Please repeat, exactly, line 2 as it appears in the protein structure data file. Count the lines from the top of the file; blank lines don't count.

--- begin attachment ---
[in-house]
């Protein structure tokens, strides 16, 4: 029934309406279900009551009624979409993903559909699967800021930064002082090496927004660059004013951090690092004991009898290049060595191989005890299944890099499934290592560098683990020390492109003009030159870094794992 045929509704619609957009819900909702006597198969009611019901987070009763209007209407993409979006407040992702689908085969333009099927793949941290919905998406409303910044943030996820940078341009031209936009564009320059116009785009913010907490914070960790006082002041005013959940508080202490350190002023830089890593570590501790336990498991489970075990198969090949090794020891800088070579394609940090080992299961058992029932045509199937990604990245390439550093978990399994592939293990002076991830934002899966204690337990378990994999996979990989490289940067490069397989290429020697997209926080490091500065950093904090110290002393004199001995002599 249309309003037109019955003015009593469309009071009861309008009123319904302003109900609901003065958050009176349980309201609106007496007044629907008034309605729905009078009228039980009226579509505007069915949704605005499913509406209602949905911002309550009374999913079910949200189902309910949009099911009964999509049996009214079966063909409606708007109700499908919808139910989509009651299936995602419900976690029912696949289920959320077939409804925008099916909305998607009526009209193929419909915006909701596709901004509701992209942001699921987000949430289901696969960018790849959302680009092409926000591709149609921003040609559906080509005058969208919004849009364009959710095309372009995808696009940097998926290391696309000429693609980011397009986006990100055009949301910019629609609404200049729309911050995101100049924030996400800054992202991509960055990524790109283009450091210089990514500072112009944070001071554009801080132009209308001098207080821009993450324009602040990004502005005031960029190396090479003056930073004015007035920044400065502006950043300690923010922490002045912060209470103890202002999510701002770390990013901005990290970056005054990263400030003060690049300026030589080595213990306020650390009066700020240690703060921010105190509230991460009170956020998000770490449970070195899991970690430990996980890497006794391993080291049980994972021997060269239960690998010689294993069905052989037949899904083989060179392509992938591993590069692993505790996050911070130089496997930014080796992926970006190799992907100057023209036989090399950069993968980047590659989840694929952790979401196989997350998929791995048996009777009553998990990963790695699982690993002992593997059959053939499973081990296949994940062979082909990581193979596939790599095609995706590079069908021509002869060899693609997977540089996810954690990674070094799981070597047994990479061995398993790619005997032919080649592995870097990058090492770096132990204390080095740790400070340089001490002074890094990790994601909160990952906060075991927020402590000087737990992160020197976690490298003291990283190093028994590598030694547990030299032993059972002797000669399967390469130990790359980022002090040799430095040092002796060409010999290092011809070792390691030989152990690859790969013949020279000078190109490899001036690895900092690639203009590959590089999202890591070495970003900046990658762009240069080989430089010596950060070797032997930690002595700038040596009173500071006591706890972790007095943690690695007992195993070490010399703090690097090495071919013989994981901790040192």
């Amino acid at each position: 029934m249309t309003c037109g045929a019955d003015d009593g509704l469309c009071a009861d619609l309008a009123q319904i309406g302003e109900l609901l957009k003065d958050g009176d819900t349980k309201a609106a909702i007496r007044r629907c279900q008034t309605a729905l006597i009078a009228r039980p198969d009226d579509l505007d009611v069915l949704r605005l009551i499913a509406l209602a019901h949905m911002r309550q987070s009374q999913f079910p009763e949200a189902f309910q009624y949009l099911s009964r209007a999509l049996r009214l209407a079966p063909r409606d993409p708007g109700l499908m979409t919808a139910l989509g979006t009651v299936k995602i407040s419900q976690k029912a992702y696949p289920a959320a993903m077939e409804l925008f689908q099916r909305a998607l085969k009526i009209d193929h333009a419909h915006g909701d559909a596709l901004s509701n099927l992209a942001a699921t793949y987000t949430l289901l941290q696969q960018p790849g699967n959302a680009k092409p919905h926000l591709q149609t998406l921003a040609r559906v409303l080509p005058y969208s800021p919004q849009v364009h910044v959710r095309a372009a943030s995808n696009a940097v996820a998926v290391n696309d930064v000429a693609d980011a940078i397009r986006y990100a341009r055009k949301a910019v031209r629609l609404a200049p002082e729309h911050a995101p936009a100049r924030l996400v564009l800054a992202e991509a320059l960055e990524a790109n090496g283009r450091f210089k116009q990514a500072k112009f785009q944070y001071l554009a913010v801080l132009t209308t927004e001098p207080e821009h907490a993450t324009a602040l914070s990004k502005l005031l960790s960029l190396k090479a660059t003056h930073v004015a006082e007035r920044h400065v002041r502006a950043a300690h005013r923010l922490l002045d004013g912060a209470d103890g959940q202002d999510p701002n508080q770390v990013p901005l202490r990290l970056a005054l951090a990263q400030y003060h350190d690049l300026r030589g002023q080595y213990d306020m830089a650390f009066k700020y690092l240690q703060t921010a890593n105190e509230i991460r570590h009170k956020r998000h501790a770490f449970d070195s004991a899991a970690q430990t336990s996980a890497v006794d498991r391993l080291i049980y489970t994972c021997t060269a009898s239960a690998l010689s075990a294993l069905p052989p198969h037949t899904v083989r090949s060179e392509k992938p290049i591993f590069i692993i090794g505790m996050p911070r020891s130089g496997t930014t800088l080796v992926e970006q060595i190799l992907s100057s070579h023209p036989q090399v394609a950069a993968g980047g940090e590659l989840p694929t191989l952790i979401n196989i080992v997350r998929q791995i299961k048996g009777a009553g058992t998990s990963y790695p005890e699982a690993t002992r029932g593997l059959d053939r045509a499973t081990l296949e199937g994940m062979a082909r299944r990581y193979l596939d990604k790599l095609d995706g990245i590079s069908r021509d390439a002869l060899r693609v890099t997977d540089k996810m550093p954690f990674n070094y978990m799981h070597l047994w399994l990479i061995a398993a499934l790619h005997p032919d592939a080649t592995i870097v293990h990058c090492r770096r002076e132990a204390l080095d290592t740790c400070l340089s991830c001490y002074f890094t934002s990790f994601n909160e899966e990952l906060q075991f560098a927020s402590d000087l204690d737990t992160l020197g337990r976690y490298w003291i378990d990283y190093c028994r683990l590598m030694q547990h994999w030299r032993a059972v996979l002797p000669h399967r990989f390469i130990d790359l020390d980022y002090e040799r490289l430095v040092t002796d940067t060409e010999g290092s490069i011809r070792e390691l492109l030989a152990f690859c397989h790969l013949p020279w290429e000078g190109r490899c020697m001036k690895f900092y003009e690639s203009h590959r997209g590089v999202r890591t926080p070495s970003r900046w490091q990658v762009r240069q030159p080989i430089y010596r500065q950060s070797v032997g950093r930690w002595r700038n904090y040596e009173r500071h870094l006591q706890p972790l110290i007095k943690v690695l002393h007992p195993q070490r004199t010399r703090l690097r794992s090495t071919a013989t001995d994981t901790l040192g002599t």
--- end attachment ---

């Protein structure tokens, strides 16, 4: 029934309406279900009551009624979409993903559909699967800021930064002082090496927004660059004013951090690092004991009898290049060595191989005890299944890099499934290592560098683990020390492109003009030159870094794992 045929509704619609957009819900909702006597198969009611019901987070009763209007209407993409979006407040992702689908085969333009099927793949941290919905998406409303910044943030996820940078341009031209936009564009320059116009785009913010907490914070960790006082002041005013959940508080202490350190002023830089890593570590501790336990498991489970075990198969090949090794020891800088070579394609940090080992299961058992029932045509199937990604990245390439550093978990399994592939293990002076991830934002899966204690337990378990994999996979990989490289940067490069397989290429020697997209926080490091500065950093904090110290002393004199001995002599 249309309003037109019955003015009593469309009071009861309008009123319904302003109900609901003065958050009176349980309201609106007496007044629907008034309605729905009078009228039980009226579509505007069915949704605005499913509406209602949905911002309550009374999913079910949200189902309910949009099911009964999509049996009214079966063909409606708007109700499908919808139910989509009651299936995602419900976690029912696949289920959320077939409804925008099916909305998607009526009209193929419909915006909701596709901004509701992209942001699921987000949430289901696969960018790849959302680009092409926000591709149609921003040609559906080509005058969208919004849009364009959710095309372009995808696009940097998926290391696309000429693609980011397009986006990100055009949301910019629609609404200049729309911050995101100049924030996400800054992202991509960055990524790109283009450091210089990514500072112009944070001071554009801080132009209308001098207080821009993450324009602040990004502005005031960029190396090479003056930073004015007035920044400065502006950043300690923010922490002045912060209470103890202002999510701002770390990013901005990290970056005054990263400030003060690049300026030589080595213990306020650390009066700020240690703060921010105190509230991460009170956020998000770490449970070195899991970690430990996980890497006794391993080291049980994972021997060269239960690998010689294993069905052989037949899904083989060179392509992938591993590069692993505790996050911070130089496997930014080796992926970006190799992907100057023209036989090399950069993968980047590659989840694929952790979401196989997350998929791995048996009777009553998990990963790695699982690993002992593997059959053939499973081990296949994940062979082909990581193979596939790599095609995706590079069908021509002869060899693609997977540089996810954690990674070094799981070597047994990479061995398993790619005997032919080649592995870097990058090492770096132990204390080095740790400070340089001490002074890094990790994601909160990952906060075991927020402590000087737990992160020197976690490298003291990283190093028994590598030694547990030299032993059972002797000669399967390469130990790359980022002090040799430095040092002796060409010999290092011809070792390691030989152990690859790969013949020279000078190109490899001036690895900092690639203009590959590089999202890591070495970003900046990658762009240069080989430089010596950060070797032997930690002595700038040596009173500071006591706890972790007095943690690695007992195993070490010399703090690097090495071919013989994981901790040192």